A topic that has been in the news this past week is popularity in the work place and whether or not it actually exists. Popularity is often associated with high school, so it would be normal to assume it’s something we leave behind at the school gates. However, recent research shows that popularity is still as relevant within the workplace as it once was in high school.

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What the researchers are saying…

Professor Mitch Prinstein of UNC Chapel Hill USA states that popular people are more likely to be hired, promoted or benefit from an increase in salary. Along with the financial benefits, those that are more popular are likely to feel more satisfied at work and therefore happier at home.

Prinstein also states that there are two very different types of popularity in the workplace – status and likeability. Status is based on gaining attention and power, leading to an influence over others whilst likeability is achieved through making others feel valued, included and happy.


Status Vs Likeability

Many businesses tend to reward status with promotions, rewards and titles which can make employees strive towards achieving status. This can be a great thing as it allows goals to be set and achieved, yet according to Prinstein, status can become an obsession that leads people to lack compassion, empathy and take chancing risks.  It can also lead to low self esteem as there’s a risk that status driven individuals may never entirely feel content in the workplace. This has led Prinstein to believe that likeability is the best way to achieve success.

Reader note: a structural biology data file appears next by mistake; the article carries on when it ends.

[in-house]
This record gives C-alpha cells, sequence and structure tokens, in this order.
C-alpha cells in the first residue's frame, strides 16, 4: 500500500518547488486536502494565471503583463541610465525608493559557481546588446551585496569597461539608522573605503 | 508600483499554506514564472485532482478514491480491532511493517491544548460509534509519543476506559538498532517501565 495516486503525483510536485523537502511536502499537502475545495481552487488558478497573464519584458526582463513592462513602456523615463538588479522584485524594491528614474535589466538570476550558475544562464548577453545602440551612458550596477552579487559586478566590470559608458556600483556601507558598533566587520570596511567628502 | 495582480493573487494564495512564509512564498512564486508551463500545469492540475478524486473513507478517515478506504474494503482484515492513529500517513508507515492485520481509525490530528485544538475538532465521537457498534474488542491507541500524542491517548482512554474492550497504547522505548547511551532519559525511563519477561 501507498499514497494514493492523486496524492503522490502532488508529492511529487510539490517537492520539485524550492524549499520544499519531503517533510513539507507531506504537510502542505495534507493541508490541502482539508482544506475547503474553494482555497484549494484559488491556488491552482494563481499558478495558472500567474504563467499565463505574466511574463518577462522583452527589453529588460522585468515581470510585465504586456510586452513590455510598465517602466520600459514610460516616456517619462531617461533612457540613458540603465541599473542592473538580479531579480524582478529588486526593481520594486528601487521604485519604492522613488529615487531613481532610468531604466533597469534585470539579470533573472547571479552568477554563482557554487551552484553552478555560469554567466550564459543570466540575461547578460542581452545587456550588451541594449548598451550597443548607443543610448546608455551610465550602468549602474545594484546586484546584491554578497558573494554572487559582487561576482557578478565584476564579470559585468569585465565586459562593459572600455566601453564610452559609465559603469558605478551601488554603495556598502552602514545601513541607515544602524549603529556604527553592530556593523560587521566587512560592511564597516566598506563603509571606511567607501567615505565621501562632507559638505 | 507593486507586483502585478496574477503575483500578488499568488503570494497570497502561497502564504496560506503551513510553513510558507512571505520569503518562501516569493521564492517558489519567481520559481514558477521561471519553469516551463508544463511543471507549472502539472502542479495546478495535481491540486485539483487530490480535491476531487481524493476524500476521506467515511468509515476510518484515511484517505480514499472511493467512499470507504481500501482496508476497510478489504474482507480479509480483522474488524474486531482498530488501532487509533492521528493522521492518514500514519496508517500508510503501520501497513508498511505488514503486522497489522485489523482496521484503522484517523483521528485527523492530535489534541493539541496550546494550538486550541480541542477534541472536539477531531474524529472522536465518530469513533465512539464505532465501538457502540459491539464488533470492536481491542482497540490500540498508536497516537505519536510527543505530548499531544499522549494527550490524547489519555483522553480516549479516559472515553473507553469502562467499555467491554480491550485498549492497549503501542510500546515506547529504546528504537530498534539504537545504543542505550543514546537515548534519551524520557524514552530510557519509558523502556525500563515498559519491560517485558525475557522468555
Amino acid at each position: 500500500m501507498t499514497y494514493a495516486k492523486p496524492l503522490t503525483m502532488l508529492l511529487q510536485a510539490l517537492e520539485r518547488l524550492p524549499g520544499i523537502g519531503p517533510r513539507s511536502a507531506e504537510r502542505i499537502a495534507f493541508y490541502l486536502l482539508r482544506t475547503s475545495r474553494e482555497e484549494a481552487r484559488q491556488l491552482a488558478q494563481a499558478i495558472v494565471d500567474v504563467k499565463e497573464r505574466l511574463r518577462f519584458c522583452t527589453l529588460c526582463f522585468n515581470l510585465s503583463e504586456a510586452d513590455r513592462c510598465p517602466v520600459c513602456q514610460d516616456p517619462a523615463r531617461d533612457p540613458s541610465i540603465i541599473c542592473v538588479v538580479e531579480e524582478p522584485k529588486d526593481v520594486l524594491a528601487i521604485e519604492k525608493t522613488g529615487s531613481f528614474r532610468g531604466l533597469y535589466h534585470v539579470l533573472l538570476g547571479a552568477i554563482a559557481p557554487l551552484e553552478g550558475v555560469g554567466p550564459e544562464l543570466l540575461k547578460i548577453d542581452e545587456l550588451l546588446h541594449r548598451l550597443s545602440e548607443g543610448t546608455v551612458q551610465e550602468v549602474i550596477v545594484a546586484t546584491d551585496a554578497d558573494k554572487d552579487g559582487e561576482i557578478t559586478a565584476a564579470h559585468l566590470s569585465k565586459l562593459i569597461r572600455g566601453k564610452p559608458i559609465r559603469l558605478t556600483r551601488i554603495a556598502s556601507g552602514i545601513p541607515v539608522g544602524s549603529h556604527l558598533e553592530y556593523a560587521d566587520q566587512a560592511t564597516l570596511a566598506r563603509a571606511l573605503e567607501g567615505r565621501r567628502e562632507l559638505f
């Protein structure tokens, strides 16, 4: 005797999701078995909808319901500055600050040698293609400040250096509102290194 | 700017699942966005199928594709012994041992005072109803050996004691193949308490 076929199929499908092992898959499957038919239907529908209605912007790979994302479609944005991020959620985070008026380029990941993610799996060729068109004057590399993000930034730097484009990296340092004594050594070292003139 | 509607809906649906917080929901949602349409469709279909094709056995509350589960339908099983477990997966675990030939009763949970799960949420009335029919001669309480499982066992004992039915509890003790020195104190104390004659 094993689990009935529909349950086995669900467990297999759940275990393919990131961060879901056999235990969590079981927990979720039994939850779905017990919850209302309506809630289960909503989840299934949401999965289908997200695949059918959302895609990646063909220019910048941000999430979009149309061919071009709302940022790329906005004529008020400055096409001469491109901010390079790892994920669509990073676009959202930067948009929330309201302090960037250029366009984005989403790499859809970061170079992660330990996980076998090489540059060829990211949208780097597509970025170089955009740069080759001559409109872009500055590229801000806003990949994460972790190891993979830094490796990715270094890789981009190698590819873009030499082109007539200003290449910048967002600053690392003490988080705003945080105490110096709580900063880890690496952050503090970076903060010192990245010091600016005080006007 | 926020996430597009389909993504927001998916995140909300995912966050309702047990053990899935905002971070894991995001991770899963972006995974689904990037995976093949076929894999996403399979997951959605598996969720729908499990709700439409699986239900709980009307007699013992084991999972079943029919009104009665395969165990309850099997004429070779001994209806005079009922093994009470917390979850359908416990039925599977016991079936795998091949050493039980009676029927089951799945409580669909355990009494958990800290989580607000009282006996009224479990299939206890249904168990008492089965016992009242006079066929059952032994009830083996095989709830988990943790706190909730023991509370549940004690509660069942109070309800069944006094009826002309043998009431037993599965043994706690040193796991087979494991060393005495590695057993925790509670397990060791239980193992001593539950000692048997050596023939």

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How To Become More Likeable

The key to becoming more likeable starts with others! Making others feel valued will ultimately increase your likeability.

In Prinstein’s book, ‘Popular: The Power of Likability in a Status-Obsessed World’, he outlines 3 simple ways to make others feel valued:

  • Invest in people – this could be through praise or asking them about a goal they have. Showing genuine interest others will allow for a social connection to be made.
  • Be the last one to speak up – if you’re in a meeting, reflect on the points others have made before making your own. This will show you have fully listened to points made by others and show co-workers that they are listened to.
  • Ask questions – take the time to remember one detail about your co-workers lives and ask them about it. This shows you’ve genuinely listened and taken an interest in their life outside of the workplace.

So what do you think about popularity in the workplace? Do you think it even exists? Let us know in the comments section below!

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